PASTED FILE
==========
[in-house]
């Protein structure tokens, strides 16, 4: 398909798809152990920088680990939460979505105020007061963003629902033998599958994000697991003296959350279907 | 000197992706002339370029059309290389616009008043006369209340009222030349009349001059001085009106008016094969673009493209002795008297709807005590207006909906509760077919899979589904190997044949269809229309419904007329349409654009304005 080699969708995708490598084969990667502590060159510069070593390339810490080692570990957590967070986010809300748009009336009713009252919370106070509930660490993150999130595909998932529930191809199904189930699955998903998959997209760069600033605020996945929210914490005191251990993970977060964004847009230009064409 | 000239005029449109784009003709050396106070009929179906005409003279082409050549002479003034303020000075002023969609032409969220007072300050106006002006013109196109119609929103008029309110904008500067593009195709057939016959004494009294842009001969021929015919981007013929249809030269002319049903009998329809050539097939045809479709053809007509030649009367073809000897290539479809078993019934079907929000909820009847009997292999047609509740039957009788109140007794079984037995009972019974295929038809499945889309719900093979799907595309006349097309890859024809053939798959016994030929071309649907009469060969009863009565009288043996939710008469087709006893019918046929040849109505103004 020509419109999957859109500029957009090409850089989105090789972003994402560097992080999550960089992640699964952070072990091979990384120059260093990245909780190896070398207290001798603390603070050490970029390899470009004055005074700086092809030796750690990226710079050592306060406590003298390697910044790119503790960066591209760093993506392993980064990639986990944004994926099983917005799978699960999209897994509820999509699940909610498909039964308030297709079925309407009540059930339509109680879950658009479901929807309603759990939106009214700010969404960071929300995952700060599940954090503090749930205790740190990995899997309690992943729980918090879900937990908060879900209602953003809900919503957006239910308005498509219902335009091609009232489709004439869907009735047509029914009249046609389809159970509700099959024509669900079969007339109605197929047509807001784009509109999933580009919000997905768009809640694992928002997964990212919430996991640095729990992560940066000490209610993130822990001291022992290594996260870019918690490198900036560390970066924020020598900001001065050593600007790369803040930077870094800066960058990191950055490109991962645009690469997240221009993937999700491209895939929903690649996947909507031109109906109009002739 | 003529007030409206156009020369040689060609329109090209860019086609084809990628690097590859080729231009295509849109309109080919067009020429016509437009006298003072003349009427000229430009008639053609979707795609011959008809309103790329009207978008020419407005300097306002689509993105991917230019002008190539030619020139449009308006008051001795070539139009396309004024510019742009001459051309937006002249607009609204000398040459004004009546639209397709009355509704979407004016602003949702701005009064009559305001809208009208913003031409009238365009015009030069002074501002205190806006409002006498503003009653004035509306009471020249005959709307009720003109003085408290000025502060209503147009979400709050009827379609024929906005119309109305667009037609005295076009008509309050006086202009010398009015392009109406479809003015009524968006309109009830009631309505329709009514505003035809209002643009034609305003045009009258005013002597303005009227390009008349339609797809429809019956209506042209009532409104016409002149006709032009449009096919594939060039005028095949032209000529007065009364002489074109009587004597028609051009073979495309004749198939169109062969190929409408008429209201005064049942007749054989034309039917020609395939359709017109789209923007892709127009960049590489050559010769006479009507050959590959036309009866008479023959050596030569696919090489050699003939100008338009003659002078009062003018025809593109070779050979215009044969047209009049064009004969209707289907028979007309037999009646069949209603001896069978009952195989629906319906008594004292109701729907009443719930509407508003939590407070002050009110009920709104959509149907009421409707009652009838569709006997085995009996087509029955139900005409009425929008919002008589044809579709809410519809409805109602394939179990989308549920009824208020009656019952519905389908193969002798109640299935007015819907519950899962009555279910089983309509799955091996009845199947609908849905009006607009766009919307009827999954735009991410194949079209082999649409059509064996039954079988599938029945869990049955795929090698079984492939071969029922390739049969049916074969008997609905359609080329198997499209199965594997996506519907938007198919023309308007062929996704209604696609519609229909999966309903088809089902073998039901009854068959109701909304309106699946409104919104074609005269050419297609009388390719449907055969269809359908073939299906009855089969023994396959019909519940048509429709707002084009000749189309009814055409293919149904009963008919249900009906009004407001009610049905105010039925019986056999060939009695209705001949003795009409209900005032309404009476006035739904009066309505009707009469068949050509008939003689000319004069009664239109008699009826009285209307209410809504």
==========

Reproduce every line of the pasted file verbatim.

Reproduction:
[in-house]
């Protein structure tokens, strides 16, 4: 398909798809152990920088680990939460979505105020007061963003629902033998599958994000697991003296959350279907 | 000197992706002339370029059309290389616009008043006369209340009222030349009349001059001085009106008016094969673009493209002795008297709807005590207006909906509760077919899979589904190997044949269809229309419904007329349409654009304005 080699969708995708490598084969990667502590060159510069070593390339810490080692570990957590967070986010809300748009009336009713009252919370106070509930660490993150999130595909998932529930191809199904189930699955998903998959997209760069600033605020996945929210914490005191251990993970977060964004847009230009064409 | 000239005029449109784009003709050396106070009929179906005409003279082409050549002479003034303020000075002023969609032409969220007072300050106006002006013109196109119609929103008029309110904008500067593009195709057939016959004494009294842009001969021929015919981007013929249809030269002319049903009998329809050539097939045809479709053809007509030649009367073809000897290539479809078993019934079907929000909820009847009997292999047609509740039957009788109140007794079984037995009972019974295929038809499945889309719900093979799907595309006349097309890859024809053939798959016994030929071309649907009469060969009863009565009288043996939710008469087709006893019918046929040849109505103004 020509419109999957859109500029957009090409850089989105090789972003994402560097992080999550960089992640699964952070072990091979990384120059260093990245909780190896070398207290001798603390603070050490970029390899470009004055005074700086092809030796750690990226710079050592306060406590003298390697910044790119503790960066591209760093993506392993980064990639986990944004994926099983917005799978699960999209897994509820999509699940909610498909039964308030297709079925309407009540059930339509109680879950658009479901929807309603759990939106009214700010969404960071929300995952700060599940954090503090749930205790740190990995899997309690992943729980918090879900937990908060879900209602953003809900919503957006239910308005498509219902335009091609009232489709004439869907009735047509029914009249046609389809159970509700099959024509669900079969007339109605197929047509807001784009509109999933580009919000997905768009809640694992928002997964990212919430996991640095729990992560940066000490209610993130822990001291022992290594996260870019918690490198900036560390970066924020020598900001001065050593600007790369803040930077870094800066960058990191950055490109991962645009690469997240221009993937999700491209895939929903690649996947909507031109109906109009002739 | 003529007030409206156009020369040689060609329109090209860019086609084809990628690097590859080729231009295509849109309109080919067009020429016509437009006298003072003349009427000229430009008639053609979707795609011959008809309103790329009207978008020419407005300097306002689509993105991917230019002008190539030619020139449009308006008051001795070539139009396309004024510019742009001459051309937006002249607009609204000398040459004004009546639209397709009355509704979407004016602003949702701005009064009559305001809208009208913003031409009238365009015009030069002074501002205190806006409002006498503003009653004035509306009471020249005959709307009720003109003085408290000025502060209503147009979400709050009827379609024929906005119309109305667009037609005295076009008509309050006086202009010398009015392009109406479809003015009524968006309109009830009631309505329709009514505003035809209002643009034609305003045009009258005013002597303005009227390009008349339609797809429809019956209506042209009532409104016409002149006709032009449009096919594939060039005028095949032209000529007065009364002489074109009587004597028609051009073979495309004749198939169109062969190929409408008429209201005064049942007749054989034309039917020609395939359709017109789209923007892709127009960049590489050559010769006479009507050959590959036309009866008479023959050596030569696919090489050699003939100008338009003659002078009062003018025809593109070779050979215009044969047209009049064009004969209707289907028979007309037999009646069949209603001896069978009952195989629906319906008594004292109701729907009443719930509407508003939590407070002050009110009920709104959509149907009421409707009652009838569709006997085995009996087509029955139900005409009425929008919002008589044809579709809410519809409805109602394939179990989308549920009824208020009656019952519905389908193969002798109640299935007015819907519950899962009555279910089983309509799955091996009845199947609908849905009006607009766009919307009827999954735009991410194949079209082999649409059509064996039954079988599938029945869990049955795929090698079984492939071969029922390739049969049916074969008997609905359609080329198997499209199965594997996506519907938007198919023309308007062929996704209604696609519609229909999966309903088809089902073998039901009854068959109701909304309106699946409104919104074609005269050419297609009388390719449907055969269809359908073939299906009855089969023994396959019909519940048509429709707002084009000749189309009814055409293919149904009963008919249900009906009004407001009610049905105010039925019986056999060939009695209705001949003795009409209900005032309404009476006035739904009066309505009707009469068949050509008939003689000319004069009664239109008699009826009285209307209410809504």